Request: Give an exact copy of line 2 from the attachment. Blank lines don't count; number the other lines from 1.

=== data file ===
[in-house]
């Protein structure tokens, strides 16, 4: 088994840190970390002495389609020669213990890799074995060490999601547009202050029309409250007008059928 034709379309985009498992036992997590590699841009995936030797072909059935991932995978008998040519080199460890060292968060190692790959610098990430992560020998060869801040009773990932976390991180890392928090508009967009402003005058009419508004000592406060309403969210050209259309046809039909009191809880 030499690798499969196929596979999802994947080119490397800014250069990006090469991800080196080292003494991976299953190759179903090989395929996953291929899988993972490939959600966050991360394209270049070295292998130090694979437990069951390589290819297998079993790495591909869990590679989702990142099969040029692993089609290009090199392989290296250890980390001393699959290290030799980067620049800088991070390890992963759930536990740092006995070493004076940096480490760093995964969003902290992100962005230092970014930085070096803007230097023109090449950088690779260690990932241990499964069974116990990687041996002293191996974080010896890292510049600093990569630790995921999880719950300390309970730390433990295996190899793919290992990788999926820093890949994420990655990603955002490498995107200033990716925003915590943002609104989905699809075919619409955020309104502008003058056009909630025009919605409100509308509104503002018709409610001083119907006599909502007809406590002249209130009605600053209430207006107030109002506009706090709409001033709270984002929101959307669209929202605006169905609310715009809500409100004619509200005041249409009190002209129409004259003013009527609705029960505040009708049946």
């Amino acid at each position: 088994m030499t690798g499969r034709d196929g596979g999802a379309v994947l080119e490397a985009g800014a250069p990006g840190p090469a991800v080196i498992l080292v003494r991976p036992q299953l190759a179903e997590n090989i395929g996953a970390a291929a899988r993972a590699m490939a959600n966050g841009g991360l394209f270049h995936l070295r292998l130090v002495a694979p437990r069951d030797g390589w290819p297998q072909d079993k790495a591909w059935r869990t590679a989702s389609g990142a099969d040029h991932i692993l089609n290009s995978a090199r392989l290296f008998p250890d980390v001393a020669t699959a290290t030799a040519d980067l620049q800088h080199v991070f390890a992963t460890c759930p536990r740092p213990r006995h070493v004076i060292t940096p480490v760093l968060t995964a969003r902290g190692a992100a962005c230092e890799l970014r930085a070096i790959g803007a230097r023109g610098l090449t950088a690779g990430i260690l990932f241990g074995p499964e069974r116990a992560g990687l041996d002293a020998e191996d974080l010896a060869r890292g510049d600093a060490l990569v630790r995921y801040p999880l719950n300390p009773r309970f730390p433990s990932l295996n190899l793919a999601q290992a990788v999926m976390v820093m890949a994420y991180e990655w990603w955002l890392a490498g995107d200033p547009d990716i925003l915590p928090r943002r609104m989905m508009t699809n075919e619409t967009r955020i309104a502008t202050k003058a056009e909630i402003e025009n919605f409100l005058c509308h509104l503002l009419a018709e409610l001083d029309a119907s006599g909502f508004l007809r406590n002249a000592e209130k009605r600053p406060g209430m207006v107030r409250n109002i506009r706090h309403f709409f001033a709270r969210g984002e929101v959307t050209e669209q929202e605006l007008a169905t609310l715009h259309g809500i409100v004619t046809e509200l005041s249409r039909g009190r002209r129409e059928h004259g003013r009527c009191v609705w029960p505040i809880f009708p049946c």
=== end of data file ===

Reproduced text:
């Protein structure tokens, strides 16, 4: 088994840190970390002495389609020669213990890799074995060490999601547009202050029309409250007008059928 034709379309985009498992036992997590590699841009995936030797072909059935991932995978008998040519080199460890060292968060190692790959610098990430992560020998060869801040009773990932976390991180890392928090508009967009402003005058009419508004000592406060309403969210050209259309046809039909009191809880 030499690798499969196929596979999802994947080119490397800014250069990006090469991800080196080292003494991976299953190759179903090989395929996953291929899988993972490939959600966050991360394209270049070295292998130090694979437990069951390589290819297998079993790495591909869990590679989702990142099969040029692993089609290009090199392989290296250890980390001393699959290290030799980067620049800088991070390890992963759930536990740092006995070493004076940096480490760093995964969003902290992100962005230092970014930085070096803007230097023109090449950088690779260690990932241990499964069974116990990687041996002293191996974080010896890292510049600093990569630790995921999880719950300390309970730390433990295996190899793919290992990788999926820093890949994420990655990603955002490498995107200033990716925003915590943002609104989905699809075919619409955020309104502008003058056009909630025009919605409100509308509104503002018709409610001083119907006599909502007809406590002249209130009605600053209430207006107030109002506009706090709409001033709270984002929101959307669209929202605006169905609310715009809500409100004619509200005041249409009190002209129409004259003013009527609705029960505040009708049946």